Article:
It was about seven in the morning and my thermometer was burning steadily at around 39 °C. The sun seemed in no hurry to rise, and a certain gray, oppressive mood hung over this side of the world. I had to get up and take care of some little business that I had, and so I tried.

I was at the bathroom, about to brush my teeth, when a surge of nausea rose to my throat, followed by a fluttering of the heart. The world tilted like a storm-tossed ship as my body lost balance. The cold, hard titles around me presaged a cold, hard fall.

By some miracle of familiarity, I managed to retrace my steps through my darkening world and back into my room, throwing myself headfirst toward what I hoped would be the bed (and not the wall). It turned out to be soft — just what I needed. I lay there on it curled up and still with my slippers on and breathed in and out the calm that settled over me.

Half an hour later I was up and about again, and so was my nausea. Standing up or sitting only made matters worse. Only lying down seemed to help. But fortunately, my world did not overturn again, neither that day nor on the days that followed.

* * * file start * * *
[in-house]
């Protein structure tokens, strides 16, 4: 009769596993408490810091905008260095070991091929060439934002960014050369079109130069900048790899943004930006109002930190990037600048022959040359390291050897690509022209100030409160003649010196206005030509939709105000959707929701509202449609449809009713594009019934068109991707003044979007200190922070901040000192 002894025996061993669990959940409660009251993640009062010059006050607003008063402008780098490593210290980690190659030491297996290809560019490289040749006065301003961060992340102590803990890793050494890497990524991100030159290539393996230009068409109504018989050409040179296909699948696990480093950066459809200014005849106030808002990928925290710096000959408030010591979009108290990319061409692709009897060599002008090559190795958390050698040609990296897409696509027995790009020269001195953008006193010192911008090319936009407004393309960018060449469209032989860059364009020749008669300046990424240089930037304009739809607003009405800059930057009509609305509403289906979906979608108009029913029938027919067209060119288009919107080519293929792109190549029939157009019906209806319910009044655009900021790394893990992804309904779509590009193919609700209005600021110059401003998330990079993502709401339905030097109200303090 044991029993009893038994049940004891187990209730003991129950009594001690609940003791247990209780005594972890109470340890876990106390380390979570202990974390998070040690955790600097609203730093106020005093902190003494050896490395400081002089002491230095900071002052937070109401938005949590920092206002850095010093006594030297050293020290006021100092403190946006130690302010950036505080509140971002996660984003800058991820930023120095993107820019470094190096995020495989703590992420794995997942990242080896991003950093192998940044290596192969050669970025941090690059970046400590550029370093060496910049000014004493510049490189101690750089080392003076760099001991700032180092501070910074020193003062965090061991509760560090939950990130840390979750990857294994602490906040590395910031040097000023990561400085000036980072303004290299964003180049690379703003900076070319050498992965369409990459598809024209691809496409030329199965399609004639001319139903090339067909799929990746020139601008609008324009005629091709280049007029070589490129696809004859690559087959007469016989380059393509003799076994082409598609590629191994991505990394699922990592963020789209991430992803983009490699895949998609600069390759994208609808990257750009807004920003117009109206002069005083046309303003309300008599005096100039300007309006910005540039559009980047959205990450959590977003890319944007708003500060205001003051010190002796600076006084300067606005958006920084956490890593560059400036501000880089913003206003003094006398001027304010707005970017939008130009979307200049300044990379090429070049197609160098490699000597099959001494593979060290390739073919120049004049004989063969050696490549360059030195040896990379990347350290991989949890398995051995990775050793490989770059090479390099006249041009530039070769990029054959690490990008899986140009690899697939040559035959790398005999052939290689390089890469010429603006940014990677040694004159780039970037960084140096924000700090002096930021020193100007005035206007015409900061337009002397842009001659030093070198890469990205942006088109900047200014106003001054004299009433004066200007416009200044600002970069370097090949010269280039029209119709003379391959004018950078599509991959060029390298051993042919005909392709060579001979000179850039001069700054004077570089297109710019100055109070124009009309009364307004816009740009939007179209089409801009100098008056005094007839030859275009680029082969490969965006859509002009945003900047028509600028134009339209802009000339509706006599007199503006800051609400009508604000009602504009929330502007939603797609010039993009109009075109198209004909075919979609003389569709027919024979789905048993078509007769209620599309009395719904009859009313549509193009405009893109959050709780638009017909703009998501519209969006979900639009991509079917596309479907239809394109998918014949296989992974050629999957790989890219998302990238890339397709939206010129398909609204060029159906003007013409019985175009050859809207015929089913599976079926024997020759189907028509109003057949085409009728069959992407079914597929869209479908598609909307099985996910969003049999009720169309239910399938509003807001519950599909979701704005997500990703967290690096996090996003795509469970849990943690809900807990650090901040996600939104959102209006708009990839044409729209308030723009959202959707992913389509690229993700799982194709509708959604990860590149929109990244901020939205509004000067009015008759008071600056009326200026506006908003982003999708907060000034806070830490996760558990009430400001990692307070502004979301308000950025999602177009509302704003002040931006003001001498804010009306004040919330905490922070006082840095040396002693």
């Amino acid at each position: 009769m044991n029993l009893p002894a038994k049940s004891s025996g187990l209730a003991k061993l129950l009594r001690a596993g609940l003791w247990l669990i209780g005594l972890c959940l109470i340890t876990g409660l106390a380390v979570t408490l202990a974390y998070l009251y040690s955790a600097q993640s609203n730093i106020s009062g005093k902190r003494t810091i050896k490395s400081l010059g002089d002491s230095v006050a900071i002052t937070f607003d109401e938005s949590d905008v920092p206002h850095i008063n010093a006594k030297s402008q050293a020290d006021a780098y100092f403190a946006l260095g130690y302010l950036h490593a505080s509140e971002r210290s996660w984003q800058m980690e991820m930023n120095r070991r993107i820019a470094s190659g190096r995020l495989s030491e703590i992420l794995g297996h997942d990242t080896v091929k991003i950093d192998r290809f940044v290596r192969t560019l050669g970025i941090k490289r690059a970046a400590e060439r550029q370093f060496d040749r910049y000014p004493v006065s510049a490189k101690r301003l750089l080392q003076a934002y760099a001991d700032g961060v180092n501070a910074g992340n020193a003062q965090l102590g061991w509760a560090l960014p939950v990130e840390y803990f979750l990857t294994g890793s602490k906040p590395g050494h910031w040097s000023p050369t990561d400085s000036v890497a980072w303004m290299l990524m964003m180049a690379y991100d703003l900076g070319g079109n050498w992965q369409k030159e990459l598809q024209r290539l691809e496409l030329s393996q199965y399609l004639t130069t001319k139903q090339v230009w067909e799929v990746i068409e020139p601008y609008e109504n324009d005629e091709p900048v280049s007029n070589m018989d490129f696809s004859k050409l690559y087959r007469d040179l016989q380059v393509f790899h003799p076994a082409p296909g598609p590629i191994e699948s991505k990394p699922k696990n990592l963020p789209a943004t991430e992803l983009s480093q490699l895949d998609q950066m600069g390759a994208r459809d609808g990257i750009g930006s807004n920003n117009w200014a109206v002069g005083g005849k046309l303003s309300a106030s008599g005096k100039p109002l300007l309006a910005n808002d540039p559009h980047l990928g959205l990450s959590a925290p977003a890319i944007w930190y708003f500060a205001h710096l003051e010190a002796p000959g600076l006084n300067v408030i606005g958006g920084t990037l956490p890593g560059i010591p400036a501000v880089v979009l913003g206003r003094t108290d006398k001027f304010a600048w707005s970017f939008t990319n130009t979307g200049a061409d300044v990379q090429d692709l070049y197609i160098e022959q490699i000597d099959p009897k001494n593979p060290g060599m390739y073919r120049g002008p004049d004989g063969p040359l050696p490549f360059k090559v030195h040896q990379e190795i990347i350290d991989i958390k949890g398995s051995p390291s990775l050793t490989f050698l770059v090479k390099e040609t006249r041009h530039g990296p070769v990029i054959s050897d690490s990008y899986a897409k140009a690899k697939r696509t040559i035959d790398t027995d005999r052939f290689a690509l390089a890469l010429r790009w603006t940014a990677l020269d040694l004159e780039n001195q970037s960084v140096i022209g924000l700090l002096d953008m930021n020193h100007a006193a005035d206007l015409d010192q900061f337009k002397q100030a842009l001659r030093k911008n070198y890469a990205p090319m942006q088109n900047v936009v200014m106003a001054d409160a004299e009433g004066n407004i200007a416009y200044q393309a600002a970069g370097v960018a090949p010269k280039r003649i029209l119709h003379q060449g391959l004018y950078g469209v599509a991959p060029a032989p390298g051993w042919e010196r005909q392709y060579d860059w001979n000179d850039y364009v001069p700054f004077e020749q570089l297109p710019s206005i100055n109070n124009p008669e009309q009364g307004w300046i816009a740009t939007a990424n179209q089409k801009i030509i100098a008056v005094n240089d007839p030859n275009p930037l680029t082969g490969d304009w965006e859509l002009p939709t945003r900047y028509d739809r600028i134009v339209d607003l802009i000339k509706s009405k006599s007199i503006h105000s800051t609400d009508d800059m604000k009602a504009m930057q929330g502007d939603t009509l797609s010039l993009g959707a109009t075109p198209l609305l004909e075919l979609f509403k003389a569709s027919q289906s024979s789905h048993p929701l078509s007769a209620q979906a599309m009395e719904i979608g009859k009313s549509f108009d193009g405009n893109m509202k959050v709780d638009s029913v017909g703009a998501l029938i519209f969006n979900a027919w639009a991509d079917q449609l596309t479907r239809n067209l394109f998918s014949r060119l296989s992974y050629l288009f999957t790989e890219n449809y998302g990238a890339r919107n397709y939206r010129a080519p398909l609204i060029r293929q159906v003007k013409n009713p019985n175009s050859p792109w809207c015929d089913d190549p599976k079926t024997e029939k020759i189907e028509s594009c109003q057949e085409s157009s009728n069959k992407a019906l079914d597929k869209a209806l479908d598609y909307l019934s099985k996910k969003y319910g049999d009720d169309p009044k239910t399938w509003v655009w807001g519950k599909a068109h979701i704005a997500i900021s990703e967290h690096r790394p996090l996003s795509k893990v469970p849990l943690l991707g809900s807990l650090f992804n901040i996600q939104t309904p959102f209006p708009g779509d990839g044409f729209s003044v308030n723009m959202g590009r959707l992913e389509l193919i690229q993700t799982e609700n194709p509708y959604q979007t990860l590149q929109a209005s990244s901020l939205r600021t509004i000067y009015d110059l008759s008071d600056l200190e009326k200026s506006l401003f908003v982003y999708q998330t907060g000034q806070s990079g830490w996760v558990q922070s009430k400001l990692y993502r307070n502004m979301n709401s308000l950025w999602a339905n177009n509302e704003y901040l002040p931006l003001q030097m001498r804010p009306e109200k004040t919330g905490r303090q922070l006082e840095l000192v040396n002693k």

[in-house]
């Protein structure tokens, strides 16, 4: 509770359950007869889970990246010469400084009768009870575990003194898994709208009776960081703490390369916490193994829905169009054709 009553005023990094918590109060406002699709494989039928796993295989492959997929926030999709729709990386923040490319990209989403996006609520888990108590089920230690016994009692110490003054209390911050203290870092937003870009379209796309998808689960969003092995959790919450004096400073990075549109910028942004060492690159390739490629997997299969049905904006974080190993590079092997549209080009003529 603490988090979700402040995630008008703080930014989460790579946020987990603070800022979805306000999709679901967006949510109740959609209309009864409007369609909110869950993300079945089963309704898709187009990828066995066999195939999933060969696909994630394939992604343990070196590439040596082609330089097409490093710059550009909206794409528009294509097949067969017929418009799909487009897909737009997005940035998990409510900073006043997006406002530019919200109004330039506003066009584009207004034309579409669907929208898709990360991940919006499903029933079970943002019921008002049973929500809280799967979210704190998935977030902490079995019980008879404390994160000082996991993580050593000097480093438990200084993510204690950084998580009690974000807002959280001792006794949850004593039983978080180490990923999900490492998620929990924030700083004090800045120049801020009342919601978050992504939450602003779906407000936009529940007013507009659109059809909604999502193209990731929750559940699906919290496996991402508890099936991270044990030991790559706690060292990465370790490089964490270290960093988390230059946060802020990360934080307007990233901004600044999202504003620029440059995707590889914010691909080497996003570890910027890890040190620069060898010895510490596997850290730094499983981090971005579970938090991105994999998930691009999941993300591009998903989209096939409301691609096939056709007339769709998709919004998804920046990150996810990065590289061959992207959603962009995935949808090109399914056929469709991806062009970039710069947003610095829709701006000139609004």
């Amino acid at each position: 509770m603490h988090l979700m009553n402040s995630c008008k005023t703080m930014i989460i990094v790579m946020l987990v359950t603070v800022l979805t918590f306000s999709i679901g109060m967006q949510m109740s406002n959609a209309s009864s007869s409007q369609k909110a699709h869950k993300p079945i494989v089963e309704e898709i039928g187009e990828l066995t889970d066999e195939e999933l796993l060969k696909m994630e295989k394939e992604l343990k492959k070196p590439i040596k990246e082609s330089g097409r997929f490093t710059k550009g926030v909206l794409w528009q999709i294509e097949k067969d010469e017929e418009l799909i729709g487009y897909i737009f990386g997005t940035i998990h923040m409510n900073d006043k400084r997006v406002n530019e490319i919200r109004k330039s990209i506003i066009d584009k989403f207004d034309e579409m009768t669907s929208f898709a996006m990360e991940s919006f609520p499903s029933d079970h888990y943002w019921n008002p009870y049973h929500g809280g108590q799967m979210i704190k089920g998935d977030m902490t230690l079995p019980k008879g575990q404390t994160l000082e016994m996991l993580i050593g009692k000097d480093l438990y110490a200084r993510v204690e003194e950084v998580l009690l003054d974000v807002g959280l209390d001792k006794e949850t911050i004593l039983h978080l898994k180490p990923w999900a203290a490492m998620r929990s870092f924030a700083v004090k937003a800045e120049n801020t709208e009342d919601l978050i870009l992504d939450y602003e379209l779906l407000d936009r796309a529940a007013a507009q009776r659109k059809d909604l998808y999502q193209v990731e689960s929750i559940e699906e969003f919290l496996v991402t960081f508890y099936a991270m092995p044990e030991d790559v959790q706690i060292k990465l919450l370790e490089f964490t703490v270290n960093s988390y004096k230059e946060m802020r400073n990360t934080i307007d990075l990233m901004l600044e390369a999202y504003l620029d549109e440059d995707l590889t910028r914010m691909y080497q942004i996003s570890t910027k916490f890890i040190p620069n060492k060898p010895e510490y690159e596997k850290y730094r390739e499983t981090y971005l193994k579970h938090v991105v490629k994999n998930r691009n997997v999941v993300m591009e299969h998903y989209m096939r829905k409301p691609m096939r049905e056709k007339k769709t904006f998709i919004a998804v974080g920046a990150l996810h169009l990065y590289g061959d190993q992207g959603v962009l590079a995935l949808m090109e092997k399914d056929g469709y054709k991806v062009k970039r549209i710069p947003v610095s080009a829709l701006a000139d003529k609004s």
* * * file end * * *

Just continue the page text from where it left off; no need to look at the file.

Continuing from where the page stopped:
For a couple of days, I took to my bed, hardly eating or writing anything, and struggling to read from The Magic Mountain. The gray and wet weather, the constant absence of the sun, and the overall sensation of oppressiveness that my body sent me left me wretched indeed. It is a sad realm that the sick man is banished to, where neither food, nor words, nor other people can reach him.

At least I could sleep. What a blessing sleep is and how it saves us when we need it the most. How maddening life would be if we were not able to forget our flesh for a few hours every day in dreamless slumber!

The fever seems to have gone away. Now I still feel a bit peculiar and do not yet concentrate as easily as I would like to. My doctor mentioned a viral infection and labyrinthitis, that is, inflammation of the inner ear. Let us hope things are indeed so simple.

For now, I have returned to near-normal writing and reading levels, which is to say, to peacefulness. I’m once more climbing to the airy heights of The Magic Mountain, inhabiting a place that’s not on any map and that yet feels so familiar…


6 thoughts on “Vertigo

  1. Bed and I were such close companions once, we barely speak these days. You have yet to savour the joys of being ill and upright; ah, but it will come, it will come! I sympathise with your malady, and I have composed a small brew in your name. Can you feel it yet? (Bats were not involved – this time).

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